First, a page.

Building an internal search engine at Twilio Segment

Benjamin Yolken on December 6th 2021

At Segment, our technical teams write a lot of internal documentation. Among other examples, we create system runbooks, technical design docs, product requirement docs, how-to guides for internal systems and workflows, and miscellaneous team and meeting notes. While some of this material is written once and then quickly forgotten, a significant fraction is consulted frequently and thus is critical for the smooth operation of our company.

Initially, all of this essential internal documentation lived in Dropbox Paper, which meant that employees could just use the latter product’s search UI to find things. Over time, however, some material drifted out of Paper and into systems like GitHub, Confluence, and Segment’s public documentation.

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This document dispersion meant that users now had to run multiple searches in multiple places to be sure that they were getting the most complete, up-to-date answers to their queries. This was not only tedious, but also meant that important documentation was often hard to find. The end result was reduced productivity and, on the flip side of the coin, reduced incentives to create and update documentation; after all, if no one can find what you’re writing up, then what’s the point of devoting a lot of effort to it?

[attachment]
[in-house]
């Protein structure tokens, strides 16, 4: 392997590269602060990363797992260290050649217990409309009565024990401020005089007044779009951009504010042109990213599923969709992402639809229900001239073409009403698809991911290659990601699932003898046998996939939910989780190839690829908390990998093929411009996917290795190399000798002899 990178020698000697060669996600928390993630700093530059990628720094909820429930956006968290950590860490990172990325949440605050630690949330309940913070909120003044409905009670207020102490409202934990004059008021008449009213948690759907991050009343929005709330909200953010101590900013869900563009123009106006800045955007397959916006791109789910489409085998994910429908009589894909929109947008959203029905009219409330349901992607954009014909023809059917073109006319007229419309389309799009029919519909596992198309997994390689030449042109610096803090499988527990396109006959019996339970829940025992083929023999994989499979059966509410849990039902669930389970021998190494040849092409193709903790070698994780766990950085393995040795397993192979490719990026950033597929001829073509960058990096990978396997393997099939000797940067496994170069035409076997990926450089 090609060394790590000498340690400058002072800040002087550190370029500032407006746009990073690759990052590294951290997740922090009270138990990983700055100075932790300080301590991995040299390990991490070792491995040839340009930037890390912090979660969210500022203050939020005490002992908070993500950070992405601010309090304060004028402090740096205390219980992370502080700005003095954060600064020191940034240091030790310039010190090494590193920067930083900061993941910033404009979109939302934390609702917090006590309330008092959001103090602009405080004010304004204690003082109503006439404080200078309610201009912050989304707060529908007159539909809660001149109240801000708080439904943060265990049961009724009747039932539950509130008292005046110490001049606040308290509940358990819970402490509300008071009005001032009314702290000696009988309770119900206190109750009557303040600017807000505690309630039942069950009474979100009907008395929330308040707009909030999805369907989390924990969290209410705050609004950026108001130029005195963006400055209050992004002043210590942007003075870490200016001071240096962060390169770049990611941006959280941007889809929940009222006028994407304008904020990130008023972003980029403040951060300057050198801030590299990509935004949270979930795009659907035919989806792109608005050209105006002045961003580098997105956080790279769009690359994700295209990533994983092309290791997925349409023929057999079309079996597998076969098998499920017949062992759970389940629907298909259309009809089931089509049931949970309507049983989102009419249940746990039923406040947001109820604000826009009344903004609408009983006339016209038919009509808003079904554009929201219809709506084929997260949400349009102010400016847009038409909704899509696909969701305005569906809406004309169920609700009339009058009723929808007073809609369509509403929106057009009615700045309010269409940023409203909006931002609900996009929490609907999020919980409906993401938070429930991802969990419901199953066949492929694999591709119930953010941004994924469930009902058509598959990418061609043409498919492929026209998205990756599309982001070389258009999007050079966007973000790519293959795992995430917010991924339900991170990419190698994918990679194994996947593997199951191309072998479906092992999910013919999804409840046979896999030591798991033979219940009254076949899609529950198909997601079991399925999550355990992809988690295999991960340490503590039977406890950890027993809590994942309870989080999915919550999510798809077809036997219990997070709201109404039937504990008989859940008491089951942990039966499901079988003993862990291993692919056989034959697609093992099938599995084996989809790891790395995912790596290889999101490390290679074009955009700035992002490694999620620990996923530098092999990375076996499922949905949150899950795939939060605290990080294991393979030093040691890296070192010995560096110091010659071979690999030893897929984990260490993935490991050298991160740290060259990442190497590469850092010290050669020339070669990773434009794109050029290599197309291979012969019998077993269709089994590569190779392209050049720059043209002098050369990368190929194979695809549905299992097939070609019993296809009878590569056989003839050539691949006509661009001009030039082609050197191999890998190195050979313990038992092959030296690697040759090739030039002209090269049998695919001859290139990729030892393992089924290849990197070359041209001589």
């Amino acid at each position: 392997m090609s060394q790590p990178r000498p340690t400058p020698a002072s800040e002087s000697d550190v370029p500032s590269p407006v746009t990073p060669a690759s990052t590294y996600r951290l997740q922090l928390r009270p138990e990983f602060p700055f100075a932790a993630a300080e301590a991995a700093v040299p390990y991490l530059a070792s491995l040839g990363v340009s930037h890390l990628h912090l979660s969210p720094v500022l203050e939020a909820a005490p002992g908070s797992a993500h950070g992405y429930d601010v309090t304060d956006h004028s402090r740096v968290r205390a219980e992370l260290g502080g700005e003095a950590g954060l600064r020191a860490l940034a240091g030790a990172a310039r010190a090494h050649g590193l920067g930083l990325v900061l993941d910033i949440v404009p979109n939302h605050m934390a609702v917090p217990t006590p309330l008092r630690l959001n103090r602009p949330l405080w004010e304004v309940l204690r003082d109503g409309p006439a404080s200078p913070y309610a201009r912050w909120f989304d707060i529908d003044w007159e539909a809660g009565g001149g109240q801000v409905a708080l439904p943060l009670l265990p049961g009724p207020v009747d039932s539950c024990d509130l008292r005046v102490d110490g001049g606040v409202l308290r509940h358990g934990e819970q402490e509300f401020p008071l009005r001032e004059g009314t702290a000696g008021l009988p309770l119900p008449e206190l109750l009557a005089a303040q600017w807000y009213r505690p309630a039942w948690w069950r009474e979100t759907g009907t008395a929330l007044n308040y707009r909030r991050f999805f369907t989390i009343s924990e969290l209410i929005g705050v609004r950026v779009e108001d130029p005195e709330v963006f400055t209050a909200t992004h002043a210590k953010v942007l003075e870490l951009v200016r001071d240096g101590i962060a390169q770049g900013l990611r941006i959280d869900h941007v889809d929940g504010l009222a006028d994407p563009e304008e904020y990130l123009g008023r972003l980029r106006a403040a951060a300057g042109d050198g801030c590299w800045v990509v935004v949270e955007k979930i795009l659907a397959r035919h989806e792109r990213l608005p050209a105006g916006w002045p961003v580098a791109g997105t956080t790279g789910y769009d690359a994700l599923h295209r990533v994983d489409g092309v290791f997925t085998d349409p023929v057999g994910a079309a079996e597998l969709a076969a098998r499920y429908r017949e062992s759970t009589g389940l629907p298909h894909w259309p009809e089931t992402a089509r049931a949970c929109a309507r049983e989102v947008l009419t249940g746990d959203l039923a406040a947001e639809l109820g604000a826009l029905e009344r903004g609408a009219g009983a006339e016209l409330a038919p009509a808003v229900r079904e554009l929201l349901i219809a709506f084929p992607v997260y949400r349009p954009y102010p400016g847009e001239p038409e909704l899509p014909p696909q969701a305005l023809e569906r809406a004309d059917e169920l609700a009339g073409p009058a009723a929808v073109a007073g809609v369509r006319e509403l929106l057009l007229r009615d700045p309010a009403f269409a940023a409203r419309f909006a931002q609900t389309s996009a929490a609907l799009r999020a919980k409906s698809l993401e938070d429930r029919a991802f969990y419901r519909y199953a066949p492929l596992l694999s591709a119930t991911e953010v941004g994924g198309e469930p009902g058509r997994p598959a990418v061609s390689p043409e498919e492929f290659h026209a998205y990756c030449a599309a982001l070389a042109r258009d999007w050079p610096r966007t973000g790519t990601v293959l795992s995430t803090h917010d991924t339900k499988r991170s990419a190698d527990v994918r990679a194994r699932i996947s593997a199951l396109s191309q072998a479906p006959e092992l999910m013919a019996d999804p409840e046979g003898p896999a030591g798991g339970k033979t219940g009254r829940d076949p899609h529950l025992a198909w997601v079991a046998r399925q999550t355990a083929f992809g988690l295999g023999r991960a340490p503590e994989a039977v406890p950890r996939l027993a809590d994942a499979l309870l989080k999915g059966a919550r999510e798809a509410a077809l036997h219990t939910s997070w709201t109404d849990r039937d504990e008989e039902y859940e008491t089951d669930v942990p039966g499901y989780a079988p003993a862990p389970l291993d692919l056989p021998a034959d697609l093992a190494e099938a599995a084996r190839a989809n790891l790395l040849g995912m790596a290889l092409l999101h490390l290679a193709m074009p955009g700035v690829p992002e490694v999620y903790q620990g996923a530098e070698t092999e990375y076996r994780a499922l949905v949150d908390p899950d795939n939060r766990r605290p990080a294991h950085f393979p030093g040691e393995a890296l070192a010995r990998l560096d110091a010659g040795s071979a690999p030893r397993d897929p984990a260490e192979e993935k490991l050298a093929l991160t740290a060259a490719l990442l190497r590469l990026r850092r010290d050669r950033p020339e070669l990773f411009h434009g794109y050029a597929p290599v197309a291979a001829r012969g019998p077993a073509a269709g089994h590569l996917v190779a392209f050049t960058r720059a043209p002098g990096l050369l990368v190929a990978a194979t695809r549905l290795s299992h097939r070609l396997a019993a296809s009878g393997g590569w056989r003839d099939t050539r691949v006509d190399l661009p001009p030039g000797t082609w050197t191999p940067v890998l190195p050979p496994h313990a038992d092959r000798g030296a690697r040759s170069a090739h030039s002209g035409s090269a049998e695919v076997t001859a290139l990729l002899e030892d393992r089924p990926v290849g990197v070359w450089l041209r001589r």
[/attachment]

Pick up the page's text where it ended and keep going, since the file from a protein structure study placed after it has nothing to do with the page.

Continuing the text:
To address these issues, we decided to create a unified search engine for Segment’s technical teams, i.e. an internal “Google for Segment.” The goal of this project was to make it fast and easy to find internal documentation on a particular subject, no matter which “corpus” the material lived in.

In the remainder of this post, we describe how we approached designing and building this system, and what the final result looks like.

Choosing a backend

The technical core of any search engine is the backend system that indexes the documents and responds to queries with a ranked list of results. There are many, many choices here, ranging from fairly low-level, open-source systems like Elasticsearch to higher-level, hosted commercial offerings like those by Algolia and Coveo.